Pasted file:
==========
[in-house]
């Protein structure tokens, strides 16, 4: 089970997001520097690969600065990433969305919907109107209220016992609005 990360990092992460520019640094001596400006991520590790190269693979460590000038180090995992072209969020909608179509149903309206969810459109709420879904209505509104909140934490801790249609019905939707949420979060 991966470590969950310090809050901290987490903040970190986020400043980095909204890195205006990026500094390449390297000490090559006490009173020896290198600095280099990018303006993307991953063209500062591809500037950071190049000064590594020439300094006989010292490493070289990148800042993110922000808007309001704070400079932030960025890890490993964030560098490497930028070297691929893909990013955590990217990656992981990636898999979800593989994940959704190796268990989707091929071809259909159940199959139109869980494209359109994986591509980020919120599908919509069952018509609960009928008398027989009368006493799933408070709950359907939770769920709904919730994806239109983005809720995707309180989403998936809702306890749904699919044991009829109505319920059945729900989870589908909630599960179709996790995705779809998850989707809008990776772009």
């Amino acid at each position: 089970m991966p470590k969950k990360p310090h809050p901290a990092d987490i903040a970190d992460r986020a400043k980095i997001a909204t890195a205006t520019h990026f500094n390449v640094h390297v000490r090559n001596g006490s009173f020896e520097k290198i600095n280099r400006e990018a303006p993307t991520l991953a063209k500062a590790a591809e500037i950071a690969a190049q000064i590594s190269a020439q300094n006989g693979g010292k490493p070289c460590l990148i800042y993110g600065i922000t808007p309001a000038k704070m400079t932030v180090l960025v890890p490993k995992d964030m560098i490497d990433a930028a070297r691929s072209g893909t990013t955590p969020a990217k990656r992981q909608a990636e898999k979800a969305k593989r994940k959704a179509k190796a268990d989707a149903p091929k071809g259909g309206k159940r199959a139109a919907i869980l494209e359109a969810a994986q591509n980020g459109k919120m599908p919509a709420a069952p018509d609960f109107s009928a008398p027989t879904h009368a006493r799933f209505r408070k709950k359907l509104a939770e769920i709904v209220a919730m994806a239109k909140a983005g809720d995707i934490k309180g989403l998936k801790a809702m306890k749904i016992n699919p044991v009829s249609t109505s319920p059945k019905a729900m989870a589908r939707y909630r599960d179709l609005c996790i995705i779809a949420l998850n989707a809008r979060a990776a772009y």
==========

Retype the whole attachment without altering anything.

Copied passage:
[in-house]
């Protein structure tokens, strides 16, 4: 089970997001520097690969600065990433969305919907109107209220016992609005 990360990092992460520019640094001596400006991520590790190269693979460590000038180090995992072209969020909608179509149903309206969810459109709420879904209505509104909140934490801790249609019905939707949420979060 991966470590969950310090809050901290987490903040970190986020400043980095909204890195205006990026500094390449390297000490090559006490009173020896290198600095280099990018303006993307991953063209500062591809500037950071190049000064590594020439300094006989010292490493070289990148800042993110922000808007309001704070400079932030960025890890490993964030560098490497930028070297691929893909990013955590990217990656992981990636898999979800593989994940959704190796268990989707091929071809259909159940199959139109869980494209359109994986591509980020919120599908919509069952018509609960009928008398027989009368006493799933408070709950359907939770769920709904919730994806239109983005809720995707309180989403998936809702306890749904699919044991009829109505319920059945729900989870589908909630599960179709996790995705779809998850989707809008990776772009």
């Amino acid at each position: 089970m991966p470590k969950k990360p310090h809050p901290a990092d987490i903040a970190d992460r986020a400043k980095i997001a909204t890195a205006t520019h990026f500094n390449v640094h390297v000490r090559n001596g006490s009173f020896e520097k290198i600095n280099r400006e990018a303006p993307t991520l991953a063209k500062a590790a591809e500037i950071a690969a190049q000064i590594s190269a020439q300094n006989g693979g010292k490493p070289c460590l990148i800042y993110g600065i922000t808007p309001a000038k704070m400079t932030v180090l960025v890890p490993k995992d964030m560098i490497d990433a930028a070297r691929s072209g893909t990013t955590p969020a990217k990656r992981q909608a990636e898999k979800a969305k593989r994940k959704a179509k190796a268990d989707a149903p091929k071809g259909g309206k159940r199959a139109a919907i869980l494209e359109a969810a994986q591509n980020g459109k919120m599908p919509a709420a069952p018509d609960f109107s009928a008398p027989t879904h009368a006493r799933f209505r408070k709950k359907l509104a939770e769920i709904v209220a919730m994806a239109k909140a983005g809720d995707i934490k309180g989403l998936k801790a809702m306890k749904i016992n699919p044991v009829s249609t109505s319920p059945k019905a729900m989870a589908r939707y909630r599960d179709l609005c996790i995705i779809a949420l998850n989707a809008r979060a990776a772009y």